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Conversations with Lauren McMinn

Today we’d like to introduce you to Lauren McMinn.

Alright, thank you for sharing your story and insight with our readers. To kick things off, can you tell us how you got started?
I’ve been getting tattooed since I was eighteen, and I’ve been drawing and making art my entire life. Being a tattooer always appealed to me, but the shop environment and general tattoo scene of older generations were not something I saw as safe for me. One day I went to get a tattoo by a friend who was tattooing out of their home, and I was introduced to the queer DIY tattoo scene, which is committed to creating a newer and safer space for anyone to learn this trade. I then started teaching myself how to tattoo and eventually opened Who Knows. I want this studio to be a beacon for everyone who has felt nervous about walking into a shop. I want to continue to be an example of how anyone can tattoo – you don’t need an apprenticeship. I wouldn’t be here without the trust of my friends and clients, who have been a constant source of support and encouragement. I’m excited about the future of tattooing as a consent-focused space where anyone can decide to transform and reclaim their body.

Can you talk to us about the challenges and lessons you’ve learned along the way? Would you say it’s been easy or smooth in retrospect?
There will always be people who say that tattooing is not a trade. You can “pick up” and do. Sadly, the tattoo industry has harbored a culture of gatekeeping and oppression for a long time. It hasn’t been an easy road, and I’m sure many established tattooers look down on those who haven’t gotten an apprenticeship. I never envisioned that this was what I would be doing right out of college – I even changed my major at one point partially because I didn’t believe I could ever make it professionally as an artist. I’m so thankful that my clients trust me to facilitate such a magical and transformative practice, and I couldn’t see myself as happy and fulfilled doing anything else with my life.

Can you tell our readers more about what you do and what you think sets you apart from others?
I mainly specialize in blackwork with the occasional color piece. I feel like I’m still discovering what my style of tattooing is, but the great thing about tattooing is that your style is something that can always change over time. I’m interested in the growing movement of ignorant style tattooing, constantly pushing the boundaries of what has been the ‘norm’ for tattoo styles. In the past few years, people worldwide have been expanding what tattoos mean and what they can be, and the industry has grown with this continued movement. I’m humbled to be a business owner because I watched my mother work hard to start her own business, and she continues to be an example of a strong and successful woman in my life. I’m inspired by many people in this industry who accomplished so much in the face of older traditional tattooers who told them they would never make it this far.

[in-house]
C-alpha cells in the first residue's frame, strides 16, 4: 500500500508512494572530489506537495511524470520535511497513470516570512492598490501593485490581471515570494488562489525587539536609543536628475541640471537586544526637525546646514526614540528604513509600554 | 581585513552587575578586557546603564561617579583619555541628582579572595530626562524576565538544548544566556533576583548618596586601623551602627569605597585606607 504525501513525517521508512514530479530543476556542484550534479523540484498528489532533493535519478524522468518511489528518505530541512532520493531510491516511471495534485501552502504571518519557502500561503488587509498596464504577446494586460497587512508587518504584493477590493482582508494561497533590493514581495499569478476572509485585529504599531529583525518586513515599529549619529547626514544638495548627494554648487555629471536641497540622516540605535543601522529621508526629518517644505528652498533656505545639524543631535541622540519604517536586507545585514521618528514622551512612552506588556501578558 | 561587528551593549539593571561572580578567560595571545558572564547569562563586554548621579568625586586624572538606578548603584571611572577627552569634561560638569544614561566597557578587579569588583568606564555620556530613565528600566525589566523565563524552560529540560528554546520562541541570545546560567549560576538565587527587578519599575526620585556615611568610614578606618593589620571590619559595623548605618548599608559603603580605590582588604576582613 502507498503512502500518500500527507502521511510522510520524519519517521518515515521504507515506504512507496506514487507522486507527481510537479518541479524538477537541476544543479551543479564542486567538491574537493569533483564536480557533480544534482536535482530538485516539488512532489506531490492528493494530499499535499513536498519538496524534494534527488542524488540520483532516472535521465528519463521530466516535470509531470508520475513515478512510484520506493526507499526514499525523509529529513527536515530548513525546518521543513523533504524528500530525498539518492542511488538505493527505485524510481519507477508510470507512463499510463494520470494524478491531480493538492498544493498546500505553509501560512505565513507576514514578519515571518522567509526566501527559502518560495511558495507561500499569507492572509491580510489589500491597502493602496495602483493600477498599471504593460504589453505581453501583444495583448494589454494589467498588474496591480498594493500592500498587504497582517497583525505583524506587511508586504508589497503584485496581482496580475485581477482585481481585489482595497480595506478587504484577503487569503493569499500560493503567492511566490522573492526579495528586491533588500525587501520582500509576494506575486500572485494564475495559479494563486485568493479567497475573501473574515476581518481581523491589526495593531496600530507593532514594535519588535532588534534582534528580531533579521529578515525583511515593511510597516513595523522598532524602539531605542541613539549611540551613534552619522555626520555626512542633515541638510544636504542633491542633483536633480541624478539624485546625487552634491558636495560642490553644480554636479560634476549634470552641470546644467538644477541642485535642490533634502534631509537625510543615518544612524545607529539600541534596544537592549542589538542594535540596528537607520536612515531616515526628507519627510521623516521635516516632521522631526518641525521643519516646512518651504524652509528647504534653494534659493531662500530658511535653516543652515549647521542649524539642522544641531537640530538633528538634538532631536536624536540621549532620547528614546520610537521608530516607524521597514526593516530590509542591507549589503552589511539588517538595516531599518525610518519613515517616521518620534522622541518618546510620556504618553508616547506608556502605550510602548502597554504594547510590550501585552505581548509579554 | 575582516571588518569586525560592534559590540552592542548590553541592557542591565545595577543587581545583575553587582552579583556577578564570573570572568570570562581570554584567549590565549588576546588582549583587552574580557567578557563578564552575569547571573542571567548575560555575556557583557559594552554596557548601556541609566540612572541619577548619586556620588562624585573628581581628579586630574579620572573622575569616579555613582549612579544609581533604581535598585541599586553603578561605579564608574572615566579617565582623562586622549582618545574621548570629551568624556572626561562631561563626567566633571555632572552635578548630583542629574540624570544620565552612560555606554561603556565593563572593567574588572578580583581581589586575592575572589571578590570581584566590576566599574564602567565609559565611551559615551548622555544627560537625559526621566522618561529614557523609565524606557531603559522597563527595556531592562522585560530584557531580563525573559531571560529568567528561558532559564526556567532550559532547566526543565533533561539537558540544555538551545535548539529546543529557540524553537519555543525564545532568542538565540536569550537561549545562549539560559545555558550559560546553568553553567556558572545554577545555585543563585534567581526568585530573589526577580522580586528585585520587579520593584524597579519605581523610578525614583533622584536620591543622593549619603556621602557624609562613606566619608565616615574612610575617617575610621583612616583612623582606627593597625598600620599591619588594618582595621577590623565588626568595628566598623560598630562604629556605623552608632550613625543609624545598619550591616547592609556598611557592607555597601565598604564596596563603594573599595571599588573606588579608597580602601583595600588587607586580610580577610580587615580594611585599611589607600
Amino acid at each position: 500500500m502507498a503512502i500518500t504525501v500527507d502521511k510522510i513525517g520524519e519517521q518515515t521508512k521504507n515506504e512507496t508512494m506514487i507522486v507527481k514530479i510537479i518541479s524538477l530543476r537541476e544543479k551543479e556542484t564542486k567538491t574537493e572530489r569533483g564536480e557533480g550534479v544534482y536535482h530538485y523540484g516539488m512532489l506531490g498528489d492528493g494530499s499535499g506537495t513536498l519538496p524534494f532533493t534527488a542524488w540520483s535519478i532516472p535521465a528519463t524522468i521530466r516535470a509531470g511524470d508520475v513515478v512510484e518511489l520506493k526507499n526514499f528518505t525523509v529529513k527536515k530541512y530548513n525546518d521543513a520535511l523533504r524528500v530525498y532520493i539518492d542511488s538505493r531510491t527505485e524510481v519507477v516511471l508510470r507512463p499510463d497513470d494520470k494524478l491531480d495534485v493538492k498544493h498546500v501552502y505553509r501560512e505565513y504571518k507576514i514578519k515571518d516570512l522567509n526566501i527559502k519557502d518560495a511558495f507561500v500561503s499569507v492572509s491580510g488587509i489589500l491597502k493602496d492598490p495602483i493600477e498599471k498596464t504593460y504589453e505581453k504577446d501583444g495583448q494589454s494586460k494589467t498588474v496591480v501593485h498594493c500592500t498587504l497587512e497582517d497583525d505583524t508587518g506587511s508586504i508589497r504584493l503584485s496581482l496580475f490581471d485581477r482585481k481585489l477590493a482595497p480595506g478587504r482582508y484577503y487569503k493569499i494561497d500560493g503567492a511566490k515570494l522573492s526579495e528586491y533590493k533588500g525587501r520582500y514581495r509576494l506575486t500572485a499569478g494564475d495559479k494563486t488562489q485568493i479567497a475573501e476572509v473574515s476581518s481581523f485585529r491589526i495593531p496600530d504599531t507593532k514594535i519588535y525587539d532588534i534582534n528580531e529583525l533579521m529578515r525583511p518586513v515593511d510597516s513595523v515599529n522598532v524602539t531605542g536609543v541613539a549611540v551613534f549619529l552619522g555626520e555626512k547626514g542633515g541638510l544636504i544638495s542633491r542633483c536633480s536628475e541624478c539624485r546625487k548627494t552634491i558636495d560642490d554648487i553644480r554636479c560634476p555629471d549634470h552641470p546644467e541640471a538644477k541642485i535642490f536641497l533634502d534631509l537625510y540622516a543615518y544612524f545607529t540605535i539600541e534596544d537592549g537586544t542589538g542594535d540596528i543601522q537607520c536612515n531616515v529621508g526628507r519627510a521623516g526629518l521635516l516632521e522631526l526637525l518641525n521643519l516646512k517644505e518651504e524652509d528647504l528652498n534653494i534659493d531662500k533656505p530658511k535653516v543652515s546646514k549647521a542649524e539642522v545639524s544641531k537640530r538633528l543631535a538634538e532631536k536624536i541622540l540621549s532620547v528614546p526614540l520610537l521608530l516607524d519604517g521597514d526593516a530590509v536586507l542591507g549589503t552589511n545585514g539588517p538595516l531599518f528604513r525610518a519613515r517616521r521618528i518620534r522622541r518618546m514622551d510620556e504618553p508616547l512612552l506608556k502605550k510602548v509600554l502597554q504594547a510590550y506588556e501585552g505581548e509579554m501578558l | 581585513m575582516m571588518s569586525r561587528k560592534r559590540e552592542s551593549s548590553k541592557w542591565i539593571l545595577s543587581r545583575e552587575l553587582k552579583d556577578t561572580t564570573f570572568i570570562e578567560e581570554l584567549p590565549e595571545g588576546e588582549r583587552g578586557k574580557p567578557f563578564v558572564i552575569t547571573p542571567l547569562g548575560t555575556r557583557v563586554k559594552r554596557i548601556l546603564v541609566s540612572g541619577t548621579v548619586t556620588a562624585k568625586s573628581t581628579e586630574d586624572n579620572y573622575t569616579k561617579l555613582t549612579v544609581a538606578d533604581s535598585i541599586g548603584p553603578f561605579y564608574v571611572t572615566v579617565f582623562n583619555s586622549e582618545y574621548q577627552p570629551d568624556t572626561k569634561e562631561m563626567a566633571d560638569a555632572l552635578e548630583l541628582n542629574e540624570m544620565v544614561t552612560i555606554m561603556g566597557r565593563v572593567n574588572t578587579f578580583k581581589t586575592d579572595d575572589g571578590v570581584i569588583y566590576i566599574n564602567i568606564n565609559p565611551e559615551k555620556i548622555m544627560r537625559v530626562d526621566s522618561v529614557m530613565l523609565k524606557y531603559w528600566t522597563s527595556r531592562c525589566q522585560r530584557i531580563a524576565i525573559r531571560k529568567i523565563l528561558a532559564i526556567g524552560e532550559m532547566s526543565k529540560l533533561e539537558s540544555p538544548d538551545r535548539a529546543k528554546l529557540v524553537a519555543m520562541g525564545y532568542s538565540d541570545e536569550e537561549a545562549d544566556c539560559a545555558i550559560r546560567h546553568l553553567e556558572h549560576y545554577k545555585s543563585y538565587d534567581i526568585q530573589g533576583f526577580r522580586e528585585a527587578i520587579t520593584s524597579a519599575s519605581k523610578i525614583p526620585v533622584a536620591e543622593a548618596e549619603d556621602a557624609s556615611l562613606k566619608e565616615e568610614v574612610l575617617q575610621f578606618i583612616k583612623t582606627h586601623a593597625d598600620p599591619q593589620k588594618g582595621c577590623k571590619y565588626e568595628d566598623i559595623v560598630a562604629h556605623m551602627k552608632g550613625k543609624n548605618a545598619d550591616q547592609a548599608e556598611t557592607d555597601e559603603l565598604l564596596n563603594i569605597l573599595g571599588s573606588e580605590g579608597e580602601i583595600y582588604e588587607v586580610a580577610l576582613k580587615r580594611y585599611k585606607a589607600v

What matters most to you?
What matters most is that my clients feel safe, respected, and in control of the process while getting a tattoo. A tattooer’s responsibility is to facilitate a safe environment and dialogue that invites their client to feel confident and comfortable enough to advocate for their needs, as the tattoo industry hasn’t always been a safe place for everyone to do so. I want my practice to invite conversations regarding these things so that I can continue to learn and grow. My shop mates and the relationships I’ve cultivated with them are also deeply important. I’ve undergone a fair amount of hardships since opening this business, and I truly would not be here today without the support and encouragement of my friends and coworkers – Frank, Gus, Karah, and Oli.

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Image Credits
James Shipma

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